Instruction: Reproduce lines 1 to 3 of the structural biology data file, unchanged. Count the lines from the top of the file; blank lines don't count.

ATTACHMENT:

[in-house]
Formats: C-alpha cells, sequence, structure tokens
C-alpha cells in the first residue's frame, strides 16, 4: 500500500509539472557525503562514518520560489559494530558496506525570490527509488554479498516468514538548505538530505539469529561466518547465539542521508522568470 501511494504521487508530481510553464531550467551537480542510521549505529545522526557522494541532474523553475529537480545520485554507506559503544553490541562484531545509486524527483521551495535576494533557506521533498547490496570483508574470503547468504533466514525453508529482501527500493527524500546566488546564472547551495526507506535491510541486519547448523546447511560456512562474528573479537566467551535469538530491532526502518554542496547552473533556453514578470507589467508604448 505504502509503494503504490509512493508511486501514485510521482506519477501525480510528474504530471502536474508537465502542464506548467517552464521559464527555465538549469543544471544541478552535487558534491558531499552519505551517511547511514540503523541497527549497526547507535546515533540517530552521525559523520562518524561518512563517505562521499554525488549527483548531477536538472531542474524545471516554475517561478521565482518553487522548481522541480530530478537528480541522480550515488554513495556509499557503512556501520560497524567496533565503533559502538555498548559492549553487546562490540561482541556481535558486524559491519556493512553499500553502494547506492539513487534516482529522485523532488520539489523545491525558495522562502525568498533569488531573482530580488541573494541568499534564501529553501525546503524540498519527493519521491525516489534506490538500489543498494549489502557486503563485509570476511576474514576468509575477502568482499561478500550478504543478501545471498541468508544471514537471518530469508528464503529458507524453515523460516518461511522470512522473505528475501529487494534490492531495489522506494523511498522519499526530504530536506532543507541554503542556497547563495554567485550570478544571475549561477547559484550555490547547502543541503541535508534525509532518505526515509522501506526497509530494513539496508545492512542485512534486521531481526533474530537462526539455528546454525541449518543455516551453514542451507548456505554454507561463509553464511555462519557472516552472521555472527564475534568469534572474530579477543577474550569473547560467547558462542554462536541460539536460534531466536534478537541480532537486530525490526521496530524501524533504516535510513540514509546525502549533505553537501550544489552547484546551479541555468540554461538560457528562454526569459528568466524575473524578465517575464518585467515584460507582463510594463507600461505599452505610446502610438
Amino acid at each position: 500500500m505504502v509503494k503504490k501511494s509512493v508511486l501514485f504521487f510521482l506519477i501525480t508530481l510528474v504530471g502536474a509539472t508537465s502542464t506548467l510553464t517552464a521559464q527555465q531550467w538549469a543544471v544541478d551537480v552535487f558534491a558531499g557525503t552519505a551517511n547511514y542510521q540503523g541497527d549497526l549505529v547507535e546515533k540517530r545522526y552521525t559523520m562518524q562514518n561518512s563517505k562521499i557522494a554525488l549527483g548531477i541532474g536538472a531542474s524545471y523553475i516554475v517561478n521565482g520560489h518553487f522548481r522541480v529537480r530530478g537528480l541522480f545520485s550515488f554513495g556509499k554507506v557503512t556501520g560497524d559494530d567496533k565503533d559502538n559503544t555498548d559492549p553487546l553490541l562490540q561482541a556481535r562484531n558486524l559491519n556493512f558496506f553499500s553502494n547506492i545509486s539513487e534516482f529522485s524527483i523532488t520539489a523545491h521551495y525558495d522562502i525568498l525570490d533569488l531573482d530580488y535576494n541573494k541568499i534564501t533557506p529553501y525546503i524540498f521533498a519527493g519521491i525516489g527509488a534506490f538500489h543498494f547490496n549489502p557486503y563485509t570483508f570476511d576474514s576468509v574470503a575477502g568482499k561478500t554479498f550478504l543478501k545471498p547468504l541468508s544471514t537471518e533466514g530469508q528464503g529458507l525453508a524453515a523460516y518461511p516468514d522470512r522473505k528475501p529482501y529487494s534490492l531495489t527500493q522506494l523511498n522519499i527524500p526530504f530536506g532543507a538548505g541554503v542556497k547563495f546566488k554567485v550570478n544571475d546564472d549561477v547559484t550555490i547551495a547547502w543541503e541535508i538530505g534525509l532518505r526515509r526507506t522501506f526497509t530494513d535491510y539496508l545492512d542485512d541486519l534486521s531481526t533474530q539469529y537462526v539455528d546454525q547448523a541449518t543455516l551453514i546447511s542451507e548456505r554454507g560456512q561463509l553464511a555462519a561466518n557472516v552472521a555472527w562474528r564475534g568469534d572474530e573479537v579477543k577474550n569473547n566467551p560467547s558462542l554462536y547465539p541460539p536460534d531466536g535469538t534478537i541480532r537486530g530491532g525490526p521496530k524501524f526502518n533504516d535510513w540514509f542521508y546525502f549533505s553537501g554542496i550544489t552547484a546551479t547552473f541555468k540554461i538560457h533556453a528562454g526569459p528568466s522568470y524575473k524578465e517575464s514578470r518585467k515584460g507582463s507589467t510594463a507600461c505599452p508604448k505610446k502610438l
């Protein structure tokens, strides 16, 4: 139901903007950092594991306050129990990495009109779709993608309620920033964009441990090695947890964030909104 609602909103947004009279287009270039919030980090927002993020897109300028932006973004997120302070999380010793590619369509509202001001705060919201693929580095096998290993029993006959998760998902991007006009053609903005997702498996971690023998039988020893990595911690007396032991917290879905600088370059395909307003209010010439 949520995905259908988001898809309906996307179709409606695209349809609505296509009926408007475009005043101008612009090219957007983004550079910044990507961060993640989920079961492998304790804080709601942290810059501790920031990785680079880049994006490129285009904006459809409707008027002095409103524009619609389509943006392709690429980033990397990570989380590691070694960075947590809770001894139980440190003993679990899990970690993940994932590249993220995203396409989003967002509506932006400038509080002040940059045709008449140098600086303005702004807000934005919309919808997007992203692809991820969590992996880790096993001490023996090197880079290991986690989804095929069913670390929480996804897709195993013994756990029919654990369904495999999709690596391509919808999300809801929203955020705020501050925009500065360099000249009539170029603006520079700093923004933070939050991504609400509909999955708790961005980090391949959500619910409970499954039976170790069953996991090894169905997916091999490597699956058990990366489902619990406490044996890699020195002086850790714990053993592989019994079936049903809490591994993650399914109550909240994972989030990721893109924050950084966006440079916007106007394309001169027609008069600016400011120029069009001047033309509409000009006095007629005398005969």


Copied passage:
[in-house]
Formats: C-alpha cells, sequence, structure tokens
C-alpha cells in the first residue's frame, strides 16, 4: 500500500509539472557525503562514518520560489559494530558496506525570490527509488554479498516468514538548505538530505539469529561466518547465539542521508522568470 501511494504521487508530481510553464531550467551537480542510521549505529545522526557522494541532474523553475529537480545520485554507506559503544553490541562484531545509486524527483521551495535576494533557506521533498547490496570483508574470503547468504533466514525453508529482501527500493527524500546566488546564472547551495526507506535491510541486519547448523546447511560456512562474528573479537566467551535469538530491532526502518554542496547552473533556453514578470507589467508604448 505504502509503494503504490509512493508511486501514485510521482506519477501525480510528474504530471502536474508537465502542464506548467517552464521559464527555465538549469543544471544541478552535487558534491558531499552519505551517511547511514540503523541497527549497526547507535546515533540517530552521525559523520562518524561518512563517505562521499554525488549527483548531477536538472531542474524545471516554475517561478521565482518553487522548481522541480530530478537528480541522480550515488554513495556509499557503512556501520560497524567496533565503533559502538555498548559492549553487546562490540561482541556481535558486524559491519556493512553499500553502494547506492539513487534516482529522485523532488520539489523545491525558495522562502525568498533569488531573482530580488541573494541568499534564501529553501525546503524540498519527493519521491525516489534506490538500489543498494549489502557486503563485509570476511576474514576468509575477502568482499561478500550478504543478501545471498541468508544471514537471518530469508528464503529458507524453515523460516518461511522470512522473505528475501529487494534490492531495489522506494523511498522519499526530504530536506532543507541554503542556497547563495554567485550570478544571475549561477547559484550555490547547502543541503541535508534525509532518505526515509522501506526497509530494513539496508545492512542485512534486521531481526533474530537462526539455528546454525541449518543455516551453514542451507548456505554454507561463509553464511555462519557472516552472521555472527564475534568469534572474530579477543577474550569473547560467547558462542554462536541460539536460534531466536534478537541480532537486530525490526521496530524501524533504516535510513540514509546525502549533505553537501550544489552547484546551479541555468540554461538560457528562454526569459528568466524575473524578465517575464518585467515584460507582463510594463507600461505599452505610446502610438